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Arab Hospitality
by James Dunnigan
June 2, 2009

After eight weeks in a Persian Gulf shipyard, the 24,000 ton American amphibious ship (the USS New Orleans, LPD 18), had its hull, fuel tank and ballast tanks repaired. The damage occurred last  March 20th, when the New Orleans collided with a submerged submarine (the 7,000 ton USS Hartford, SSN 768) in the narrow Straits of Hormuz. Fifteen sailors aboard the sub were injured, while a fuel tank on the LPD was torn open, and 25,000 gallons of fuel oil got into the water. Both vessels returned to port under their own power. The accident happened at 1 AM, local time. The commander of the sub was later relieved of duty. When underwater, the submarine is responsible for avoiding collisions with surface ships.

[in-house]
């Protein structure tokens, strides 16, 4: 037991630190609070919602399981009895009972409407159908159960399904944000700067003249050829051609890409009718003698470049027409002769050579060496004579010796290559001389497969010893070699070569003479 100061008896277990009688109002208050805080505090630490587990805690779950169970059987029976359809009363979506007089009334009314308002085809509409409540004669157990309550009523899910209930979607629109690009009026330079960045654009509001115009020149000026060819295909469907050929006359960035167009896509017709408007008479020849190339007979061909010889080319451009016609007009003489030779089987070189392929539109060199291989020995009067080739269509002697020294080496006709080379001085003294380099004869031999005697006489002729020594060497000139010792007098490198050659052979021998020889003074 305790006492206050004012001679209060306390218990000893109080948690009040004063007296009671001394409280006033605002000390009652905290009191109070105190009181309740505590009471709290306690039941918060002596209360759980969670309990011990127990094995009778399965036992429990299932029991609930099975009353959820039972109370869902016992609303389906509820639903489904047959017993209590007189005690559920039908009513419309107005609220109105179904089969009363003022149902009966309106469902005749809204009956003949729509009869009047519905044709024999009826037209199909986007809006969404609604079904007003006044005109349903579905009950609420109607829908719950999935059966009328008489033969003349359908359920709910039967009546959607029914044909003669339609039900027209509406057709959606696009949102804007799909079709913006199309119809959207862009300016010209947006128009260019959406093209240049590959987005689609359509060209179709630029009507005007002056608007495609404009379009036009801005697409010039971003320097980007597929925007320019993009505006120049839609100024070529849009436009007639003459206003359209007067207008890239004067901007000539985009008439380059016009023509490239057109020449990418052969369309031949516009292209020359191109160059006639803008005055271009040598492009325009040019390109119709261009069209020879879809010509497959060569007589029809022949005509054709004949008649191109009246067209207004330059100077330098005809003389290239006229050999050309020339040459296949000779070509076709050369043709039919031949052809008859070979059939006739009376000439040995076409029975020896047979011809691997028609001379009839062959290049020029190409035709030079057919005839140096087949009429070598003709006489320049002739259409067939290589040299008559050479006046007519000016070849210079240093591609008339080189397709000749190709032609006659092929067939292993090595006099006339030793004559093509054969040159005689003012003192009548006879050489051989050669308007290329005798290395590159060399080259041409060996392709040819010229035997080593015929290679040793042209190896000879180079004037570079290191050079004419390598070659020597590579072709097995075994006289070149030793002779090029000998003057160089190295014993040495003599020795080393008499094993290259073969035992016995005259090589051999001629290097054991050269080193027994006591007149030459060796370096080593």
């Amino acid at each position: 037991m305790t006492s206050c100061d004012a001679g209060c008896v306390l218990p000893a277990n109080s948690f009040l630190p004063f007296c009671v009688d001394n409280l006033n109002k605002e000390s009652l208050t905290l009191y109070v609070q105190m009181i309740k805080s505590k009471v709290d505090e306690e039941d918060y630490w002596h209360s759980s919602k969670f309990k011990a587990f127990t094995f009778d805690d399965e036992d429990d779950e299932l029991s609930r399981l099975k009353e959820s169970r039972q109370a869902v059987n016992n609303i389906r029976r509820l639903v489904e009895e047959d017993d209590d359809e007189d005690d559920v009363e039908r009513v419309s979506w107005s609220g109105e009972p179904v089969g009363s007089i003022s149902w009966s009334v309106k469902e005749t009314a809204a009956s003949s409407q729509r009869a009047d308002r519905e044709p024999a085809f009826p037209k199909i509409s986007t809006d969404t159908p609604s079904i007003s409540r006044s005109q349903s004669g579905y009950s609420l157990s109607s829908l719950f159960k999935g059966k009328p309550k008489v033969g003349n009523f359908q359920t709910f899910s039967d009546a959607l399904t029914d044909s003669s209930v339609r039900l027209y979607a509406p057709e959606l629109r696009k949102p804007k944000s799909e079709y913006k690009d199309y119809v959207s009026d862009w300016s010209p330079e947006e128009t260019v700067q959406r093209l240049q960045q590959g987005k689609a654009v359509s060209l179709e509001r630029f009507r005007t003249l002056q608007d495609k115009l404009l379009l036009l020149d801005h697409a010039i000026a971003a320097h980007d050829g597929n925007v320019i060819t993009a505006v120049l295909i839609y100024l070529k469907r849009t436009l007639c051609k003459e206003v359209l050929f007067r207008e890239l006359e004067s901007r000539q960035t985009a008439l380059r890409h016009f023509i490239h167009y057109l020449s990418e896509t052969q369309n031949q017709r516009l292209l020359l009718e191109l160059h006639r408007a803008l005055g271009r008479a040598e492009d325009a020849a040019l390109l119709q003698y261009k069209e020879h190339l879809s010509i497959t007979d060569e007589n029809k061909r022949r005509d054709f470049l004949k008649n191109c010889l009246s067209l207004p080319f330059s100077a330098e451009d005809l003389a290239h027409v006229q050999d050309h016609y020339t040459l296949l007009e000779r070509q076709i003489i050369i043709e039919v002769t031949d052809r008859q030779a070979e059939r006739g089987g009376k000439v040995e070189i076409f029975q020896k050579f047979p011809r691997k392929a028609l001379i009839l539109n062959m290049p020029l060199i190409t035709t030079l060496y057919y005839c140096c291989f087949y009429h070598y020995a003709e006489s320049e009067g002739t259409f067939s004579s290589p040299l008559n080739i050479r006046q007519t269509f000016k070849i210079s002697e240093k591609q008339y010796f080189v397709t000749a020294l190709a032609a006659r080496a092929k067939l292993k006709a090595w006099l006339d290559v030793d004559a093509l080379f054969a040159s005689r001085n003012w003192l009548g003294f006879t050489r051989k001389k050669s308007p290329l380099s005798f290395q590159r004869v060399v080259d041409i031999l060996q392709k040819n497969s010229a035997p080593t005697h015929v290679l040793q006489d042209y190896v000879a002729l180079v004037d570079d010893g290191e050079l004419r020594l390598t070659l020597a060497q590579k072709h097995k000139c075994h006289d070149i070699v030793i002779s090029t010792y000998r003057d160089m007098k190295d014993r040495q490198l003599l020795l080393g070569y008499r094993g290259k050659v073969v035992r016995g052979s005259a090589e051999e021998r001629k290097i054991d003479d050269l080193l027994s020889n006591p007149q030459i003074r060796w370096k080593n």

The Straits of Hormuz, and the Persian Gulf in general, is a busy waterway, and collisions are fairly common, which the reason there was a large enough dry dock available nearby to make repairs to the New Orleans. The Persian Gulf is 989 kilometers long, and the average depth is 50 meters (maximum depth is 90 meters). A U.S. SSN is about 18 meters from the bottom of the sub (the keel) to the top of the sail (the box like structure on top of the sub). This makes the one or two American SSNs operating in the Gulf yet another navigation hazard. When SSNs are damaged in an area like this, only emergency repairs are made locally. Given the sensitive nature of the technology used in subs, final repairs are done at a yard that can handle classified material (either in the U.S. or a NATO ally.)


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